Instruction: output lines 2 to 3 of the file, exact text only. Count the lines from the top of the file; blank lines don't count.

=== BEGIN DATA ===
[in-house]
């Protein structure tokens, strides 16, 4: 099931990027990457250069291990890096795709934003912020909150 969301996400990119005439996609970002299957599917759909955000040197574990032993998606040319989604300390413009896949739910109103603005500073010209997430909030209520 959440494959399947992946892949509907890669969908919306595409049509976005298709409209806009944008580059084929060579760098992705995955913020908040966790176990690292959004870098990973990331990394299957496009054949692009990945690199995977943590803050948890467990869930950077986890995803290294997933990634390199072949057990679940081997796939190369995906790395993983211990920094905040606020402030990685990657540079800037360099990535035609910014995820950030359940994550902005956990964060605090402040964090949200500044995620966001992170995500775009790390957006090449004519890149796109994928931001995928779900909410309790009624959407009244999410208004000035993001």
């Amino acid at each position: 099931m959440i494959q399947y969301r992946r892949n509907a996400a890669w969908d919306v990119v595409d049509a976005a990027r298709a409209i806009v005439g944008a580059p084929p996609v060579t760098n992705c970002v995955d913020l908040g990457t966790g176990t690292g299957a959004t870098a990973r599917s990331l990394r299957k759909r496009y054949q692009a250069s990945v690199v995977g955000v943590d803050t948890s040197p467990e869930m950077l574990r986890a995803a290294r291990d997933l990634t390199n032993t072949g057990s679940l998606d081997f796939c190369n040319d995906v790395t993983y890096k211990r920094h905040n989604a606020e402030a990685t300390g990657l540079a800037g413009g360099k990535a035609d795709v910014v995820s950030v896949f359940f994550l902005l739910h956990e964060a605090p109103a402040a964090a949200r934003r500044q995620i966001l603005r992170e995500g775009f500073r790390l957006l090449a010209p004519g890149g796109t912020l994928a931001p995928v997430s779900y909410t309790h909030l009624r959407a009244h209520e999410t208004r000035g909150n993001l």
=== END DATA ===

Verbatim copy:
């Protein structure tokens, strides 16, 4: 099931990027990457250069291990890096795709934003912020909150 969301996400990119005439996609970002299957599917759909955000040197574990032993998606040319989604300390413009896949739910109103603005500073010209997430909030209520 959440494959399947992946892949509907890669969908919306595409049509976005298709409209806009944008580059084929060579760098992705995955913020908040966790176990690292959004870098990973990331990394299957496009054949692009990945690199995977943590803050948890467990869930950077986890995803290294997933990634390199072949057990679940081997796939190369995906790395993983211990920094905040606020402030990685990657540079800037360099990535035609910014995820950030359940994550902005956990964060605090402040964090949200500044995620966001992170995500775009790390957006090449004519890149796109994928931001995928779900909410309790009624959407009244999410208004000035993001």
């Amino acid at each position: 099931m959440i494959q399947y969301r992946r892949n509907a996400a890669w969908d919306v990119v595409d049509a976005a990027r298709a409209i806009v005439g944008a580059p084929p996609v060579t760098n992705c970002v995955d913020l908040g990457t966790g176990t690292g299957a959004t870098a990973r599917s990331l990394r299957k759909r496009y054949q692009a250069s990945v690199v995977g955000v943590d803050t948890s040197p467990e869930m950077l574990r986890a995803a290294r291990d997933l990634t390199n032993t072949g057990s679940l998606d081997f796939c190369n040319d995906v790395t993983y890096k211990r920094h905040n989604a606020e402030a990685t300390g990657l540079a800037g413009g360099k990535a035609d795709v910014v995820s950030v896949f359940f994550l902005l739910h956990e964060a605090p109103a402040a964090a949200r934003r500044q995620i966001l603005r992170e995500g775009f500073r790390l957006l090449a010209p004519g890149g796109t912020l994928a931001p995928v997430s779900y909410t309790h909030l009624r959407a009244h209520e999410t208004r000035g909150n993001l």